What do "green eggs and ham," a creature named a "who" and "a cat in a hat" have in common?
All are the products of the famed childrens' story writer Dr. Seuss and all will be celebrated at Texas A&M International University's Reading Research Center as part of its National Read Across America Day observances.
On Feb. 27 and March 3 respectively, students of the Center will hear bilingual (English-Spanish) readings of stories by Seuss as delivered by Dr. Ray Keck, TAMIU president, and Dr. Rosa Maria Vida, dean of the College of Education.
Dr. Keck will read on Thursday, Feb. 27 at 4:30 p.m. in Cowart Hall 125. Dr. Vida will read on Monday, March 3, at 5:00 p.m. in CH-125.
Dr. Vida explained that the simple act of sharing reading with a child is a small but meaningful act that has lasting value.
"Any parent can tell you of the joy and excitement that this small, but meaningful act can bring. Sadly, according to National Center for Education statistics, only 53 percent of children ages 3-5 are read to daily by a family member," she explained.
Dr. Barbara Greybeck, who directs the University's Reading Research Center, said the value of reading to children is clear.
"The effort is great, but so are the rewards: children who are read to at home have a higher success rate in school and children who read frequently tend to develop stronger reading skills which will serve them for the rest of their lives," Dr. Greybeck said.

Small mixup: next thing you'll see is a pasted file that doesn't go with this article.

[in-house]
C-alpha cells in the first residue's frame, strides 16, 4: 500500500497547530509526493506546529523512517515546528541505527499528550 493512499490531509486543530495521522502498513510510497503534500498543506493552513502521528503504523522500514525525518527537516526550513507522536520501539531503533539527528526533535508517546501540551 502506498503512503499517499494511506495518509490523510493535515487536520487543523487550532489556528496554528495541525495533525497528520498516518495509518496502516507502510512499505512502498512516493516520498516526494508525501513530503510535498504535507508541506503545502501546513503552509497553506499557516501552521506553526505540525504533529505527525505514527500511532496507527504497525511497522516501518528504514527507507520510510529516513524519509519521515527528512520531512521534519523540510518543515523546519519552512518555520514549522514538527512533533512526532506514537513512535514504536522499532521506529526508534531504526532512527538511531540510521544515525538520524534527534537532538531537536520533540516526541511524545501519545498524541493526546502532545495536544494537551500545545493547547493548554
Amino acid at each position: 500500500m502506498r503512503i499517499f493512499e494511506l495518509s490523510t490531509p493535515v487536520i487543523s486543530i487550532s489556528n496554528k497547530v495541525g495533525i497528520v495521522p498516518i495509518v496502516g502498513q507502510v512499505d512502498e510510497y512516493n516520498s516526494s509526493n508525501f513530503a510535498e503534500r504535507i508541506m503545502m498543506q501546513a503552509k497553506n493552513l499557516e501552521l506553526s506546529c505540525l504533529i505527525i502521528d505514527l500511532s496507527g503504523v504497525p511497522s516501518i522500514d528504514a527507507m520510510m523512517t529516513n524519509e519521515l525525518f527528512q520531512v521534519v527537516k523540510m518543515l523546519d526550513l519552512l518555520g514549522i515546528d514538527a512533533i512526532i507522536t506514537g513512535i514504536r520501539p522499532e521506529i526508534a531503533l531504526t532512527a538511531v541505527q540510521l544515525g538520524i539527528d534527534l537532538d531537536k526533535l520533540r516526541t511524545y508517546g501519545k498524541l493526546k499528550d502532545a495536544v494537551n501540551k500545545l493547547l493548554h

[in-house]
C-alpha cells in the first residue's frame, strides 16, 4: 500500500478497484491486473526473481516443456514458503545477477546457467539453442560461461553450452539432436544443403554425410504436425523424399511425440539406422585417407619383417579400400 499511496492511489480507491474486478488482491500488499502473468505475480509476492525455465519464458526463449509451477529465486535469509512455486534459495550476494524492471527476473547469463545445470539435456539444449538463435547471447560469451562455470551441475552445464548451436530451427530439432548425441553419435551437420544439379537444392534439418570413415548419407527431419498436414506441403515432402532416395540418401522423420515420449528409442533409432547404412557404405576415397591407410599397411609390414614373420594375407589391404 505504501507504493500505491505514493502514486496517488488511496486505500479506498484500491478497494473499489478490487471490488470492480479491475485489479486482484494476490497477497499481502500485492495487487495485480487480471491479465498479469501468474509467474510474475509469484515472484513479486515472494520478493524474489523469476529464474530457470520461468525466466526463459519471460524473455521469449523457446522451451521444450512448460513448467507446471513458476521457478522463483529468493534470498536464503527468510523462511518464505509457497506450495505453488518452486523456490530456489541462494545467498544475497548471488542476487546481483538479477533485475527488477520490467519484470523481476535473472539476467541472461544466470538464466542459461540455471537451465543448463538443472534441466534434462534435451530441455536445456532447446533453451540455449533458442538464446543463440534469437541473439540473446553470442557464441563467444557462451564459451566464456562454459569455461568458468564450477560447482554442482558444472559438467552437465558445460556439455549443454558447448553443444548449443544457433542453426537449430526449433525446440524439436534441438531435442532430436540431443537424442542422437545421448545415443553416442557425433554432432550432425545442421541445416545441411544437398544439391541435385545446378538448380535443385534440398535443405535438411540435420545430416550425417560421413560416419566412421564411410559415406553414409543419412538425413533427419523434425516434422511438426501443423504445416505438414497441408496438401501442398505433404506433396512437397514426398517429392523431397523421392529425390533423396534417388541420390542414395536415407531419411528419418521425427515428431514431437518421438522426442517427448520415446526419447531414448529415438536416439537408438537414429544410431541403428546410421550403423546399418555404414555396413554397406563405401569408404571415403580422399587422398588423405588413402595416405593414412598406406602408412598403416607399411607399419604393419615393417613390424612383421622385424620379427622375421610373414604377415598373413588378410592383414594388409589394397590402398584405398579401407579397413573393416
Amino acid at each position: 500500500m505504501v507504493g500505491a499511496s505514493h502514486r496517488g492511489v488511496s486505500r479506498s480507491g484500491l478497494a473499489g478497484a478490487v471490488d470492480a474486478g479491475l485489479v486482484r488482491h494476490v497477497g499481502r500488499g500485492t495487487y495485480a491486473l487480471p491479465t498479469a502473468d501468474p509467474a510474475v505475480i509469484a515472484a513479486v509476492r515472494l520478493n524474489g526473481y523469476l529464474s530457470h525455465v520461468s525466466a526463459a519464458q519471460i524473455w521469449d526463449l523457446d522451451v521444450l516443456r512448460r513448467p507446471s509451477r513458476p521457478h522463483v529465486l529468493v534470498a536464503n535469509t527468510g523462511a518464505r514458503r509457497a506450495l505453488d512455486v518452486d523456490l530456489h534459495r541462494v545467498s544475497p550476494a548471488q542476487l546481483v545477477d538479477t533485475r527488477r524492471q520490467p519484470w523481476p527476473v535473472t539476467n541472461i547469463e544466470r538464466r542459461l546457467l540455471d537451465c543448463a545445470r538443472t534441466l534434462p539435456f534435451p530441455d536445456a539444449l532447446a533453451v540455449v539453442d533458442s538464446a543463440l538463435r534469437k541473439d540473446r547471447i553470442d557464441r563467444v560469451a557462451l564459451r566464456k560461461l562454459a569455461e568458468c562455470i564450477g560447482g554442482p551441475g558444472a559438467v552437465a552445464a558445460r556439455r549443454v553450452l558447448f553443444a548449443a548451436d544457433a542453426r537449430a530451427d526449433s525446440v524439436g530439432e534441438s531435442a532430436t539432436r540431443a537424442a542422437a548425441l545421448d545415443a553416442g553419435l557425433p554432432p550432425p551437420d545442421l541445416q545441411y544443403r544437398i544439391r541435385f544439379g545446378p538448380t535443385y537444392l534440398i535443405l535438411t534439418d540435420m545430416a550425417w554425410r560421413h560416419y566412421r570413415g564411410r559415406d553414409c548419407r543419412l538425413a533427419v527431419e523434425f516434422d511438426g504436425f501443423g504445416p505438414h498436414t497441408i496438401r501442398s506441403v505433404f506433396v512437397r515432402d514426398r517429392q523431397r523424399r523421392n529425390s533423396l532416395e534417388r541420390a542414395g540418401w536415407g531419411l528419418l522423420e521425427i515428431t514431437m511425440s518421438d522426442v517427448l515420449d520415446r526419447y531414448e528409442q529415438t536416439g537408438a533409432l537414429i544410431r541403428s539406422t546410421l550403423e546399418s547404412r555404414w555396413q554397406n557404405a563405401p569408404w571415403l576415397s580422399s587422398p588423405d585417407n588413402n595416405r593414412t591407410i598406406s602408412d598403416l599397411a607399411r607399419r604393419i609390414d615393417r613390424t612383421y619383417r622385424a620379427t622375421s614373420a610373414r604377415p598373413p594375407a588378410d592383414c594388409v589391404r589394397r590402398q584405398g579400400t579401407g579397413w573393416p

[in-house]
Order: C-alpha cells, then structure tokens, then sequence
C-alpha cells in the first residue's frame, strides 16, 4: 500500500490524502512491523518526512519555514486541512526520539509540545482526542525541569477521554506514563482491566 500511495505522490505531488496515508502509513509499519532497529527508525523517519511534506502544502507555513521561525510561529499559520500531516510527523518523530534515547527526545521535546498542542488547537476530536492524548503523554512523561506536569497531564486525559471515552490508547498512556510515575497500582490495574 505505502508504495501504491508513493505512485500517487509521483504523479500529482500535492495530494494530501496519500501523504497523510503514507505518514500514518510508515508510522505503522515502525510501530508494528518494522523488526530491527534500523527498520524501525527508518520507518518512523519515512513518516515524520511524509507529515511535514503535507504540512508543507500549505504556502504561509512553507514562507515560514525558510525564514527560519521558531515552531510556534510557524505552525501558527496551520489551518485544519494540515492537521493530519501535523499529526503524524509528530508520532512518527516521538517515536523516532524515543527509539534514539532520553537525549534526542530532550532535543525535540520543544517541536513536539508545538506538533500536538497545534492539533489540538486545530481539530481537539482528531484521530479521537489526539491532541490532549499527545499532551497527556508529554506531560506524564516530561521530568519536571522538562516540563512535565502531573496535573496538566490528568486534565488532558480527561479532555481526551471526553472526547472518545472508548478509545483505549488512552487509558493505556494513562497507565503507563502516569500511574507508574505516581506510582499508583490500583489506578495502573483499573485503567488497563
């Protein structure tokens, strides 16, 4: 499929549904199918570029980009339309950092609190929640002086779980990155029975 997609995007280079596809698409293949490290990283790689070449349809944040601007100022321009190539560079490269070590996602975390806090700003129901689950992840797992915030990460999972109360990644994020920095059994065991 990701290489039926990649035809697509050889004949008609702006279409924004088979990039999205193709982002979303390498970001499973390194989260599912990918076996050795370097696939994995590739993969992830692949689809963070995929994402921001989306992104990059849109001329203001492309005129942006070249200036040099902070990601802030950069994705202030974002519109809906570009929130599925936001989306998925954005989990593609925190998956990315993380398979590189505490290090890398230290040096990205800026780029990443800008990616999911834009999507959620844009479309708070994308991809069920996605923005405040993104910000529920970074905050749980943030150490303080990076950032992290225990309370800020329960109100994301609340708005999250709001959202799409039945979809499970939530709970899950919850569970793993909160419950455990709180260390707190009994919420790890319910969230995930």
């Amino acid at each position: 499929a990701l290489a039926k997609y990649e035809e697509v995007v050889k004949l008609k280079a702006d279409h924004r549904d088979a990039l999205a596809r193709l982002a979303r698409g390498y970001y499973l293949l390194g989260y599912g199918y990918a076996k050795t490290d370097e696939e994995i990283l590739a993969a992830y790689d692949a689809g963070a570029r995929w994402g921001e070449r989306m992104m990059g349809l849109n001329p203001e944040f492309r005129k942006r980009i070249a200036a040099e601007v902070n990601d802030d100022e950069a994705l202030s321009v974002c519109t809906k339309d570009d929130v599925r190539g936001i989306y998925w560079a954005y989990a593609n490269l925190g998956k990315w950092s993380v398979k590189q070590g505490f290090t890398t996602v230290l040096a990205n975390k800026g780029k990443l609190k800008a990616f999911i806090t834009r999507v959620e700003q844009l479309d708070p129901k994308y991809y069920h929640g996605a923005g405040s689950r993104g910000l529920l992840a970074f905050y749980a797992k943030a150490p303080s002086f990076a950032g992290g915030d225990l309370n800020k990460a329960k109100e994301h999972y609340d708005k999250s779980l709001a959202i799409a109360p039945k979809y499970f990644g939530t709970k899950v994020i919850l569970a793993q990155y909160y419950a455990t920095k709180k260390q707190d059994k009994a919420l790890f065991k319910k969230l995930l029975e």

In addition to the readings, student participants will be given gifts of Dr. Seuss' books donated by Mary Lamar Killam and Minnie Dora Bunn Haynes. Students are primarily third and fourth graders from throughout the city,
The Reading Research Center, located in Cowart Hall, is part of the University's College of Education. Its goals include enhancing research related to linguistically and culturally diverse students' reading abilities, and to determine teaching strategies to assist these students in becoming skillful readers.
National Read Across America Day is held on Dr. Seuss' birthday, every March 3. Seuss would have been 99 years old this March, also the sixth anniversary of the event.
Organizers say that Read Across America Day is the biggest one-day literacy celebration in the U.S. and possibly in the world. Last year saw events in all 50 states that attracted nearly 40 million readers of all ages.
For additional information, contact the Reading Research Center at 326-2924, visit offices in Cowart Hall or email firstname.lastname@example.org
For additional information on Read Across America Day, visit www.nea.org/readacross/